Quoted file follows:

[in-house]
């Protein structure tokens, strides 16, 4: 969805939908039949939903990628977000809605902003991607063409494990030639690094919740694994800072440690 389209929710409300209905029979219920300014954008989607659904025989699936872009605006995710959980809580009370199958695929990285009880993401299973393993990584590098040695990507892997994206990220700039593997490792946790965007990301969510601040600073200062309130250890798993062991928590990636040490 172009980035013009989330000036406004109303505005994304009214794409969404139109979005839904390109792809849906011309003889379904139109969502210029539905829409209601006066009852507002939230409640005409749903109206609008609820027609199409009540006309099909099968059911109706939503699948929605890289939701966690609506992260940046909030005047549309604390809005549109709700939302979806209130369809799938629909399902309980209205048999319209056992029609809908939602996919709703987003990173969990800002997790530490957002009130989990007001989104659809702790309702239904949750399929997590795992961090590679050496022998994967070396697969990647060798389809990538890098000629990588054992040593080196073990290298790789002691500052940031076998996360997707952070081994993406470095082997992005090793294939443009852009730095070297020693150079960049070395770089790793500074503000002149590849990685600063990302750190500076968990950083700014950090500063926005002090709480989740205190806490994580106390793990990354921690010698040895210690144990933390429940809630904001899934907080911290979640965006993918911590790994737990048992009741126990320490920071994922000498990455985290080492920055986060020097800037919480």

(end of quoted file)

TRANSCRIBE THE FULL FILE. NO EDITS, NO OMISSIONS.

[in-house]
């Protein structure tokens, strides 16, 4: 969805939908039949939903990628977000809605902003991607063409494990030639690094919740694994800072440690 389209929710409300209905029979219920300014954008989607659904025989699936872009605006995710959980809580009370199958695929990285009880993401299973393993990584590098040695990507892997994206990220700039593997490792946790965007990301969510601040600073200062309130250890798993062991928590990636040490 172009980035013009989330000036406004109303505005994304009214794409969404139109979005839904390109792809849906011309003889379904139109969502210029539905829409209601006066009852507002939230409640005409749903109206609008609820027609199409009540006309099909099968059911109706939503699948929605890289939701966690609506992260940046909030005047549309604390809005549109709700939302979806209130369809799938629909399902309980209205048999319209056992029609809908939602996919709703987003990173969990800002997790530490957002009130989990007001989104659809702790309702239904949750399929997590795992961090590679050496022998994967070396697969990647060798389809990538890098000629990588054992040593080196073990290298790789002691500052940031076998996360997707952070081994993406470095082997992005090793294939443009852009730095070297020693150079960049070395770089790793500074503000002149590849990685600063990302750190500076968990950083700014950090500063926005002090709480989740205190806490994580106390793990990354921690010698040895210690144990933390429940809630904001899934907080911290979640965006993918911590790994737990048992009741126990320490920071994922000498990455985290080492920055986060020097800037919480």